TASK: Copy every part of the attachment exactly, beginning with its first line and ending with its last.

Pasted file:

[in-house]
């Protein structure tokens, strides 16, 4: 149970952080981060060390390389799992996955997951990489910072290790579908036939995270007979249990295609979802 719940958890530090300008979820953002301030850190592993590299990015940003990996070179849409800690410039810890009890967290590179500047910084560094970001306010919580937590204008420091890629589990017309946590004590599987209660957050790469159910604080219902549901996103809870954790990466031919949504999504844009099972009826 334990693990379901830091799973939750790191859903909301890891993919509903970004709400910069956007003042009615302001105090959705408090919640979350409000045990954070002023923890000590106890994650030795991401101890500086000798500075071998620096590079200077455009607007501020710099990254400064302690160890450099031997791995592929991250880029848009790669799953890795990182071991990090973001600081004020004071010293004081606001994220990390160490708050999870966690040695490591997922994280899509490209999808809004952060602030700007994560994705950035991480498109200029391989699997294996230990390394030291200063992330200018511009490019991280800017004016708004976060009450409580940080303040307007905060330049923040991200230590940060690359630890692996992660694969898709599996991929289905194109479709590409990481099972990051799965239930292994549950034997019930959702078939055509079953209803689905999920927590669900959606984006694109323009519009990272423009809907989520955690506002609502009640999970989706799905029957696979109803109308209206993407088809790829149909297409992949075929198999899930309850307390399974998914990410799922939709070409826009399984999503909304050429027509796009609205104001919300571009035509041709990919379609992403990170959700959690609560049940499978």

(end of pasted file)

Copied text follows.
[in-house]
């Protein structure tokens, strides 16, 4: 149970952080981060060390390389799992996955997951990489910072290790579908036939995270007979249990295609979802 719940958890530090300008979820953002301030850190592993590299990015940003990996070179849409800690410039810890009890967290590179500047910084560094970001306010919580937590204008420091890629589990017309946590004590599987209660957050790469159910604080219902549901996103809870954790990466031919949504999504844009099972009826 334990693990379901830091799973939750790191859903909301890891993919509903970004709400910069956007003042009615302001105090959705408090919640979350409000045990954070002023923890000590106890994650030795991401101890500086000798500075071998620096590079200077455009607007501020710099990254400064302690160890450099031997791995592929991250880029848009790669799953890795990182071991990090973001600081004020004071010293004081606001994220990390160490708050999870966690040695490591997922994280899509490209999808809004952060602030700007994560994705950035991480498109200029391989699997294996230990390394030291200063992330200018511009490019991280800017004016708004976060009450409580940080303040307007905060330049923040991200230590940060690359630890692996992660694969898709599996991929289905194109479709590409990481099972990051799965239930292994549950034997019930959702078939055509079953209803689905999920927590669900959606984006694109323009519009990272423009809907989520955690506002609502009640999970989706799905029957696979109803109308209206993407088809790829149909297409992949075929198999899930309850307390399974998914990410799922939709070409826009399984999503909304050429027509796009609205104001919300571009035509041709990919379609992403990170959700959690609560049940499978």